Journey across the bridge to try Takapuna's latest local, Franc's.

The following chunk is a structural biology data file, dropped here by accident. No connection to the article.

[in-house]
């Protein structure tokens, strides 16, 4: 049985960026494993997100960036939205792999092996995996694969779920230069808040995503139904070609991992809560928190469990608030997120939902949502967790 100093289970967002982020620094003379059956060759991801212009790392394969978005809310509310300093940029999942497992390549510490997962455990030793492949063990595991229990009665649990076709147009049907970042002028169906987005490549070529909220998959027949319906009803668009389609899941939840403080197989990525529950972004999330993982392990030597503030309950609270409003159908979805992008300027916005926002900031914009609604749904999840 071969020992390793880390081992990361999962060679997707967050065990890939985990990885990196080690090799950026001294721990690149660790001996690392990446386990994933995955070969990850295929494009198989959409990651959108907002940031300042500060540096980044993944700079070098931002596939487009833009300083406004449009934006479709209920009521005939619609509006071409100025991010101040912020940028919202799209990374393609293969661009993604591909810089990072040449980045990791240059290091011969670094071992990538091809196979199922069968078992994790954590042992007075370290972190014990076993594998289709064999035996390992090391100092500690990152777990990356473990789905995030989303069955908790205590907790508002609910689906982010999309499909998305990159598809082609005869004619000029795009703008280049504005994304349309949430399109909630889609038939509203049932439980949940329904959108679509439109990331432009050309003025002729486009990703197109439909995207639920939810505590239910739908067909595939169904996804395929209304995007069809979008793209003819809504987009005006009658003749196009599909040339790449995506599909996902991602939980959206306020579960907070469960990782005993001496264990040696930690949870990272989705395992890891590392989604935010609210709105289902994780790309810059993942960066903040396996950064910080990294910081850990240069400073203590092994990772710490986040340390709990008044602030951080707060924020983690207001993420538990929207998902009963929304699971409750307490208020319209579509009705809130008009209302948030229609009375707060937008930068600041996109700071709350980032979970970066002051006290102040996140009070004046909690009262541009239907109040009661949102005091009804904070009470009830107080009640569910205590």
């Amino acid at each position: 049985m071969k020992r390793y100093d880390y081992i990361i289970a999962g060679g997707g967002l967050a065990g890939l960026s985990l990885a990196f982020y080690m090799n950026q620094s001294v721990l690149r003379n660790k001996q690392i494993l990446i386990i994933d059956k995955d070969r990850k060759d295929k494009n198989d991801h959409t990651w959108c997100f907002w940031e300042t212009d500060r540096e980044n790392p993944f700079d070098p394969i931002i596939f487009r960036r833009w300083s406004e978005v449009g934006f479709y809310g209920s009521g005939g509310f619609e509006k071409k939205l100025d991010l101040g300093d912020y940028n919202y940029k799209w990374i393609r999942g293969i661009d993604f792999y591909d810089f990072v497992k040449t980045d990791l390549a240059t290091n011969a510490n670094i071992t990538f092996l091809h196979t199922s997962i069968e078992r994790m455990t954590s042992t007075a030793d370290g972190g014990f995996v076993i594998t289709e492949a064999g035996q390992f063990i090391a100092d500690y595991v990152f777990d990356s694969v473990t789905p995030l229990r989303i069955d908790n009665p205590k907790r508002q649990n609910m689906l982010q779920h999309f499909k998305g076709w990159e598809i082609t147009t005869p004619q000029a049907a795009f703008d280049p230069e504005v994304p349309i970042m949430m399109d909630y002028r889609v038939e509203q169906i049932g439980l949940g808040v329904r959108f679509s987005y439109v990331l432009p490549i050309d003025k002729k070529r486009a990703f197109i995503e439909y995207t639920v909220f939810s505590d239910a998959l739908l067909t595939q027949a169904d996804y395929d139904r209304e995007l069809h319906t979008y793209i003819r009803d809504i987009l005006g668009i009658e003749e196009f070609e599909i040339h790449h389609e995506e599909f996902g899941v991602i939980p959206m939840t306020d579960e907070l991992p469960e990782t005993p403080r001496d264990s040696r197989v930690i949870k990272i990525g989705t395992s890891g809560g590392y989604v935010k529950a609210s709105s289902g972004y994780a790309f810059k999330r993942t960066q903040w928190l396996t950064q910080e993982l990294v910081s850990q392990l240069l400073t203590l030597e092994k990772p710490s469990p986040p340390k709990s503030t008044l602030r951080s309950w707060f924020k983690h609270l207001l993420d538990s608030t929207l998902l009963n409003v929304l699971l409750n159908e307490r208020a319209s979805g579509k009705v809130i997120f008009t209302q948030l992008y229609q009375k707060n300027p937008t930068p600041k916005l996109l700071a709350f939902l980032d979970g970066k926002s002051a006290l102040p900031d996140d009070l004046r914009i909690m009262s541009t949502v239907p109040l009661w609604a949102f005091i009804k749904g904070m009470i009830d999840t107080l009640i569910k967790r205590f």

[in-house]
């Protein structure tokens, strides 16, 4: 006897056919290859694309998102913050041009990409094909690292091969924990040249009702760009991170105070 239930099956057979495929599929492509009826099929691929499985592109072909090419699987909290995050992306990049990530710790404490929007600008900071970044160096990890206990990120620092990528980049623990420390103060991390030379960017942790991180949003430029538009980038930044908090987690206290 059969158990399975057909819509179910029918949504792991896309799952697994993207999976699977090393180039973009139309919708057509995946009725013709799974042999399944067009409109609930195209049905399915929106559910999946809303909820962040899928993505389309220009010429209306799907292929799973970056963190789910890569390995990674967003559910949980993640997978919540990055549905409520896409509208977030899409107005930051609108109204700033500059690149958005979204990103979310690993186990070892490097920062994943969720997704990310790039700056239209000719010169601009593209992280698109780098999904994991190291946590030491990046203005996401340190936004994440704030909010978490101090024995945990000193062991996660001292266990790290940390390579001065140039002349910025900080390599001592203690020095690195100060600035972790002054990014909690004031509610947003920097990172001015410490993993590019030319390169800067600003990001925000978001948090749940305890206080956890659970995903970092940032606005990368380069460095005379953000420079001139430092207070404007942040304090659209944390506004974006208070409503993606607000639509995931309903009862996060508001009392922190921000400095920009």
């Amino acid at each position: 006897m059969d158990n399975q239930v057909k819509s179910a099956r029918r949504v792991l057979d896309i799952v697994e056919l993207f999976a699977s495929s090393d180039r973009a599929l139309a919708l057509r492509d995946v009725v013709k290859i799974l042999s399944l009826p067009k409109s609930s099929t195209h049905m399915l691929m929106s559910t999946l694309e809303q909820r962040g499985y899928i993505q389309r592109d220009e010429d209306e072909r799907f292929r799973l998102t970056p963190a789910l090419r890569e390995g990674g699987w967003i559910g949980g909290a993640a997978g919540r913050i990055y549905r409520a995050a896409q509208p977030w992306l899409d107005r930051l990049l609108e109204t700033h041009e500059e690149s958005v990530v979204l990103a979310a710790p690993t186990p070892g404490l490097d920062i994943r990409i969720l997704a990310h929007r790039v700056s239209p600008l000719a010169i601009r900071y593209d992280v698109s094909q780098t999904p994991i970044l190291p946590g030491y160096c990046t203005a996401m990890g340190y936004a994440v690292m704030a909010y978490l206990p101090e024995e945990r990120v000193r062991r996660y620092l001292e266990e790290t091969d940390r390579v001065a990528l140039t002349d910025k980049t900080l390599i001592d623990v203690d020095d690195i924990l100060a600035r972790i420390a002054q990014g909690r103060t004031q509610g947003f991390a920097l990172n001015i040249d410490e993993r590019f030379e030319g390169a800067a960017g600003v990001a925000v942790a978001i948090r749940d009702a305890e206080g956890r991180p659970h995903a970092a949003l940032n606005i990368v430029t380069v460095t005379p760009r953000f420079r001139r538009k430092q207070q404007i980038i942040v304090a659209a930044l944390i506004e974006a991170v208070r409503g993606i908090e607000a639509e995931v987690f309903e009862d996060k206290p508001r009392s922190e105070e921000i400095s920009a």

Words and photography by Lauren Matthews from The Kitchen Collective Ah, the Shore. I've recently become a 'Shore girl' myself, a 'sure thing', not quite. And while I admit, Google Maps is my trusty sidekick in these confusing, transitional times, from city-slicker to denim-cut-off and Birkenstock-wielding-beach-chick, I also admit I quite like it. While I like it because I'm a huge advocate for sun and sand, what's lacking north of the Harbour Bridge are restaurants and cafes offering a decent tipple, and good fare. It's almost worse than my $50 taxi fare home from the city. Almost. There's a new precinct bang smack on Takapuna beach, which has two of the three new establishments open, and thriving. Centre court is Japanese restaurant, aptly named 'Tokyo'. To the left is a rumoured fine dining offering; construction busily underway. And taking prime position in a sprawling sun soaked location, is Franc's. An ode to casual dining, and relaxed beach-side drinking vibes. The space is broken up by a large bar area with bar leaning shared tables, more intimate indoor booth seating, beach front tables for two, and an impressive courtyard with a million dollar view of Rangitoto and beyond. The menu is nothing out of the ordinary - I'd describe it as bar meets bistro. 'Snacks' range from calamari to sliders. They have boards for sharing, sandwiches, and mains, as what they describe as 'plates'. I'm a tad apprehensive to sample the crab omelette which is seasoned with oregano, chilli and lemon, served alongside asparagus. Can't quite decide why, perhaps it's because that is by far the most gourmet offering, and I'm nervous that the simplicity of the dish will highlight faults of it, but only because I deem Franc's to be more of a bar than an eatery at first glance. The beau and I decide to share a couple of dishes. A sharing board of what can be described best as a meat board. And a lamb burger. Yet, our charming server is adamant we're making a incredibly poor life decision, and sways us to retract that order and put our money on the short rib, beef burger. And I don't blame him. The beef, while solid in appearance, turns out to be a whole chuck of slowly cooked, melt-in-your-mouth short rib; accompanied with gooey, melted cheddar and the usual burger suspects, I was a tad disappointed when I couldn't find my menu advisor after said burger was demolished, as he obviously deserved a high five. The meat board was good, not amazing, but good. What made in good in particular was the chicken wings - crispy outer, tender within, a bit of a kick thanks to their Southern influence, I could happily eat a whole bucket of those tasty morsels. The bresola (or salted beef) is paired with vibrant heirloom tomatoes and goats cheese, and the smoky 'Hungarian' dog, is simply a deconstructed hotdog, American mustard included. They do breakfast, have an adequate wine list, and friendly staff, albeit, I sensed a few teething issues. Nothing major (service - mainly of food - is a bit slow), and nothing they certainly can't overcome. So, if you wish to embark in a day in the life of a Shore girl, I would suggest a dip in the Hauraki Gulf amidst the tanned and buff bodies, followed by a beverage to quench that salt water induced thirst. Have a casual bite, perhaps followed by another dip. One thing is for certain these ways - the living, shore side is, comparative to the hustle and bustle of the CBD, easy. [gallery ids="5087,5089,5088,5086,5085,5084"]